by Tony Medley
Runtime 127 minutes
Not for children.
This is an
extraordinarily high tension tale of a Custom agentís infiltration into
the MedellŪn Cartel's criminal hierarchy headquartered in Miami in the
Ď80s. Itís based on the book written by the protagonist, Robert Mazur
(Bryan Cranston who gives a haunting performance), about what he did,
the people he knew and how it affected his wife, Evelyn (Juliet Aubrey,
in a fine, understated performance) and children, Scott (Niall Hayes)
and Andrea (Lara Decaro).
While undercover as a
U.S. Customs special agent, Mazur, known to the criminals as Bob Musella,
a premier money-launderer, even had to pretend he had a girlfriend,
Kathy Ertz (Diane Kruger) to whom he is engaged. This, although he was
happily married and the father of two children.
He also has a
compatriot, Emir Abreu (John Leguizamo, another who gives a terrific
performance) who goes undercover with him. They meet some pretty sleazy
guys, among them the cool and suave Robert Alcaino (Benjamin Bratt, not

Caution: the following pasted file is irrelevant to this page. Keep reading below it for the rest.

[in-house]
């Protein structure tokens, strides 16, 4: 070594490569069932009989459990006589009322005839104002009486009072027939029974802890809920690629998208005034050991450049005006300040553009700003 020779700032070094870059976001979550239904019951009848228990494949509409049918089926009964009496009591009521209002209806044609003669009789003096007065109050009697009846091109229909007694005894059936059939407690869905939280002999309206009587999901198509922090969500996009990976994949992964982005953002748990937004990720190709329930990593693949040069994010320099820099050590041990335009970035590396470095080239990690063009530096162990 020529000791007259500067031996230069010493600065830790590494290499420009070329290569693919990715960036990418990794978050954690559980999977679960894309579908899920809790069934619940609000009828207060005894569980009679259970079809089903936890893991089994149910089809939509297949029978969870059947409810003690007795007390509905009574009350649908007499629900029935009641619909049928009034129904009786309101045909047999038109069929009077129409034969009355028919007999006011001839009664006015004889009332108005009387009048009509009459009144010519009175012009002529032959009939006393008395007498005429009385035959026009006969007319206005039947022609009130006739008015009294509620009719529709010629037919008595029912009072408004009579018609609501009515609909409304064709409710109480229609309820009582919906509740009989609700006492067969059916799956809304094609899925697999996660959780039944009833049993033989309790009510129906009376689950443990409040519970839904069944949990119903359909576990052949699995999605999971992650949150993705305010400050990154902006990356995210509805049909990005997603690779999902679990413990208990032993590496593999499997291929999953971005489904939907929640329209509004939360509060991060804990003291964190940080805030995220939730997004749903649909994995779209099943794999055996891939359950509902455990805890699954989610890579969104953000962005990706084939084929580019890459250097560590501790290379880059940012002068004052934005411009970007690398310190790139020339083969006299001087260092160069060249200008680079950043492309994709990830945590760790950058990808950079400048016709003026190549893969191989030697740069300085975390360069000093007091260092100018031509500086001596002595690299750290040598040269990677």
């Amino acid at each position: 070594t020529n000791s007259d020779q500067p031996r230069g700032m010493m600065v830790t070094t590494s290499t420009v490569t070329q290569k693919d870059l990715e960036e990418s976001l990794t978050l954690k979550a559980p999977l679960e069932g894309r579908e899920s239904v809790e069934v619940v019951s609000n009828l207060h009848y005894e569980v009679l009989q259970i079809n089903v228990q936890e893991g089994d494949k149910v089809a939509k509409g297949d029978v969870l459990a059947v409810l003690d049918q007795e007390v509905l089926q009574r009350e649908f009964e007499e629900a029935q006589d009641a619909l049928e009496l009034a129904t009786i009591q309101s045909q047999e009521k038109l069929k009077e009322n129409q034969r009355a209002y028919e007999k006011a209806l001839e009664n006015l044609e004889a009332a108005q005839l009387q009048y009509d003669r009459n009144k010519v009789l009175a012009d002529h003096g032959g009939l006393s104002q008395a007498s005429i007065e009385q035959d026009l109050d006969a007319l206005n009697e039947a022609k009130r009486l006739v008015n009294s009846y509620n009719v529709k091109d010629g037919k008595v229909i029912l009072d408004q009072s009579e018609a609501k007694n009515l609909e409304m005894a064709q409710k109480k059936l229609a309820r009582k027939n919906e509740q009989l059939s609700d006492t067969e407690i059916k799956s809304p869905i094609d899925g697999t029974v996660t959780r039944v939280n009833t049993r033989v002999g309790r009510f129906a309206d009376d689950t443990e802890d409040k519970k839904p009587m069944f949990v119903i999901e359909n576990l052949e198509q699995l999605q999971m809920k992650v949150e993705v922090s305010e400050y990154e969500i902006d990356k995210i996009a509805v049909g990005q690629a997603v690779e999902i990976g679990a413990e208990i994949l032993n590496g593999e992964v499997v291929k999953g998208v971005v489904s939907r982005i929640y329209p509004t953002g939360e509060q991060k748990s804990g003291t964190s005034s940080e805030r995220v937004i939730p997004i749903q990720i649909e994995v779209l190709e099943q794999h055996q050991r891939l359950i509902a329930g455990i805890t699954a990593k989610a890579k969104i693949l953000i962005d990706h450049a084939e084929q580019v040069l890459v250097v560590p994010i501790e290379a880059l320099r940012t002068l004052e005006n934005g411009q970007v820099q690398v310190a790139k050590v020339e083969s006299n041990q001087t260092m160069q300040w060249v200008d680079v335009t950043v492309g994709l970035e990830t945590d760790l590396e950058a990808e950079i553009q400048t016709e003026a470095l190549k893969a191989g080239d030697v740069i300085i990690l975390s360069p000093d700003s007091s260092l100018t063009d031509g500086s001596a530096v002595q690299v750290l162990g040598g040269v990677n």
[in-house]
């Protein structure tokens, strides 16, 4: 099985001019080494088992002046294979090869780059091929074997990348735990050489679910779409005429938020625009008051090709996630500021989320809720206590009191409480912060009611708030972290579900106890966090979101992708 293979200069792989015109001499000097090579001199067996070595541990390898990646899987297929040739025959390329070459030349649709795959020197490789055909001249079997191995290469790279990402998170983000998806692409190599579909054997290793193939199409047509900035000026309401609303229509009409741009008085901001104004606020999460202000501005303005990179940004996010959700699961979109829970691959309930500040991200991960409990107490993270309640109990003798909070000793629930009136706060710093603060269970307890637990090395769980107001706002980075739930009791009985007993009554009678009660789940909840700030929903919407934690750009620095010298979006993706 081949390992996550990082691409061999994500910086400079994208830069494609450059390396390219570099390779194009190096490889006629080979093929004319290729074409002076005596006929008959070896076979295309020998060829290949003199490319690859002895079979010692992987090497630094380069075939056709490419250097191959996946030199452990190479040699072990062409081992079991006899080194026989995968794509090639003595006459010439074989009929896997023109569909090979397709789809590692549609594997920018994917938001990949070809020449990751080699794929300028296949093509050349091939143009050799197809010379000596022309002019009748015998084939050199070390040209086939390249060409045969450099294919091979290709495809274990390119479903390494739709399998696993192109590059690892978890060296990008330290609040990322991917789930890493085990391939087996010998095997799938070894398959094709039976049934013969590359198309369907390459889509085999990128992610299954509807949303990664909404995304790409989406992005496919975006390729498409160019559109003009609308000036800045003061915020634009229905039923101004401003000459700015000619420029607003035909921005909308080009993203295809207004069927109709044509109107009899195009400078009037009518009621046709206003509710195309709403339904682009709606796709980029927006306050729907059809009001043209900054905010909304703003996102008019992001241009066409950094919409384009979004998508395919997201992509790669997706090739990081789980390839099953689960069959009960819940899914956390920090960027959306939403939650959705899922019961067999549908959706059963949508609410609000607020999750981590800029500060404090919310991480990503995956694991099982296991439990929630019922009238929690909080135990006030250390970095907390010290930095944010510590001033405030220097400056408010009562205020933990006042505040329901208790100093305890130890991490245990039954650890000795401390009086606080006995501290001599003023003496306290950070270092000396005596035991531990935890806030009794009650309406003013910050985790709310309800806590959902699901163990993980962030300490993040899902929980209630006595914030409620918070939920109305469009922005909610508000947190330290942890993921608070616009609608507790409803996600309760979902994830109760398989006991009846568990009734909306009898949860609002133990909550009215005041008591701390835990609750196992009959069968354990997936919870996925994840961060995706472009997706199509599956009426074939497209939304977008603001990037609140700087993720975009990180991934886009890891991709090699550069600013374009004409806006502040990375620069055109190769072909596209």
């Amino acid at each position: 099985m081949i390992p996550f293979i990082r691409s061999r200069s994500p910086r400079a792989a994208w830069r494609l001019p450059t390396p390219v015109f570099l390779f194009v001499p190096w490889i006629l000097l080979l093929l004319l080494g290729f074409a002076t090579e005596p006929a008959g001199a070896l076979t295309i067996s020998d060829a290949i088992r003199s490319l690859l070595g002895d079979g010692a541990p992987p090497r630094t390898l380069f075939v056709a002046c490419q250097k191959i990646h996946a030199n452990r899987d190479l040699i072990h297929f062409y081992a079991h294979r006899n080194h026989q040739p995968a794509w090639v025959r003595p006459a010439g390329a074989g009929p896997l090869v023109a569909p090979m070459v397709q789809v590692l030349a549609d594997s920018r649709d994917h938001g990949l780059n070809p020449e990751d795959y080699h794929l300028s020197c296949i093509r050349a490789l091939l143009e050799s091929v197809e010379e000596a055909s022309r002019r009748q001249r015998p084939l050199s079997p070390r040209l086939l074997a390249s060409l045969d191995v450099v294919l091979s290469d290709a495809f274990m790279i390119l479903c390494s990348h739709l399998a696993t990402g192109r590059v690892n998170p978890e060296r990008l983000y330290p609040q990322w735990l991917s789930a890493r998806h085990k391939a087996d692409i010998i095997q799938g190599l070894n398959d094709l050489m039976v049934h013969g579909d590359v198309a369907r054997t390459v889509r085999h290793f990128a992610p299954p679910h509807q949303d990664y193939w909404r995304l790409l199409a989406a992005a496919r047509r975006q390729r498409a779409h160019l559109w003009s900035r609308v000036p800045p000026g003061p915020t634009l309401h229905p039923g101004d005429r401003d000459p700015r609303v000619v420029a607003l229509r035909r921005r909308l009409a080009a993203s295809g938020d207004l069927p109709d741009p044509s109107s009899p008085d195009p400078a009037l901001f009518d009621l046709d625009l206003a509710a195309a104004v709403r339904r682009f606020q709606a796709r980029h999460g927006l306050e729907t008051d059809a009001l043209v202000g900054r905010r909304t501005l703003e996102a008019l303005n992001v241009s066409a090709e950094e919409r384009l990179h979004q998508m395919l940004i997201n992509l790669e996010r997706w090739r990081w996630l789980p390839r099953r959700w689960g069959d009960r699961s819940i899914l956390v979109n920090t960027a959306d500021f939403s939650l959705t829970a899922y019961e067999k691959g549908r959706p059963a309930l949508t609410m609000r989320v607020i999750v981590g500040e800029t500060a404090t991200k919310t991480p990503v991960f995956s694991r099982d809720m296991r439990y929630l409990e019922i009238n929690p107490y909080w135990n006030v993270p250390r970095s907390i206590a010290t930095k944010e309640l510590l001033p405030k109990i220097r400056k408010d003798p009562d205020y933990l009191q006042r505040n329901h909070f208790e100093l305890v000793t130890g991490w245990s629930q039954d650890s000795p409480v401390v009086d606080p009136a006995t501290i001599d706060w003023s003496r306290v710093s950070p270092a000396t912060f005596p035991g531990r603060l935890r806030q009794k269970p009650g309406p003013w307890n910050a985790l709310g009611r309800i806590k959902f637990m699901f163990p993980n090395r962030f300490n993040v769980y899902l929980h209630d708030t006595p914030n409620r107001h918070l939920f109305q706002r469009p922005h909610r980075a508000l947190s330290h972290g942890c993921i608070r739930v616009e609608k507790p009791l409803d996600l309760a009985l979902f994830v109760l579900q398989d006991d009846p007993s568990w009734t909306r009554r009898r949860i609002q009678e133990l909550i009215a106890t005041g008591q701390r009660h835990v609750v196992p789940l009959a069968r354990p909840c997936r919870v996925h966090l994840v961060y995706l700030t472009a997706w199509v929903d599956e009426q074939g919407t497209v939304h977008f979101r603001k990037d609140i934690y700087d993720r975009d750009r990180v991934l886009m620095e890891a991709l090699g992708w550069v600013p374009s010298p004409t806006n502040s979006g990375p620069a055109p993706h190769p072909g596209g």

the first time heís played a classy, likeable bad guy), Pablo Escobarís
top lieutenant, and his gorgeous wife, Gloria (Elena Anaya).
But it was not just
bad guys that Mazur was after. He also targeted a huge international
bank, Bank of Credit and Commerce International (BCCI). The scenes of
the bank officials rolling over to help Mazur launder the cartelís money
are terrific. One of the more memorable scenes in the movie occurs when
Mazur is surprised by some of his bad guy friends as he is taking wife
Evelyn out to celebrate their anniversary.
Another occurs when
he finally gets to meet one of the big guys and is taken into a crime
den with some kind of voodoo priest who puts him and another guy through
a weird procedure to determine if they are legit.
Directed with good
pace by Brad Furman from a script by his mother, Ellen Brown Furman, the
music (Chris Hajian) adds appropriate tension as the underlying worry is
that all these bad guys are going to do some terrible things to Robert
and his family.
Even better is that
the bittersweet conclusion is far from being a typical Hollywood Ending.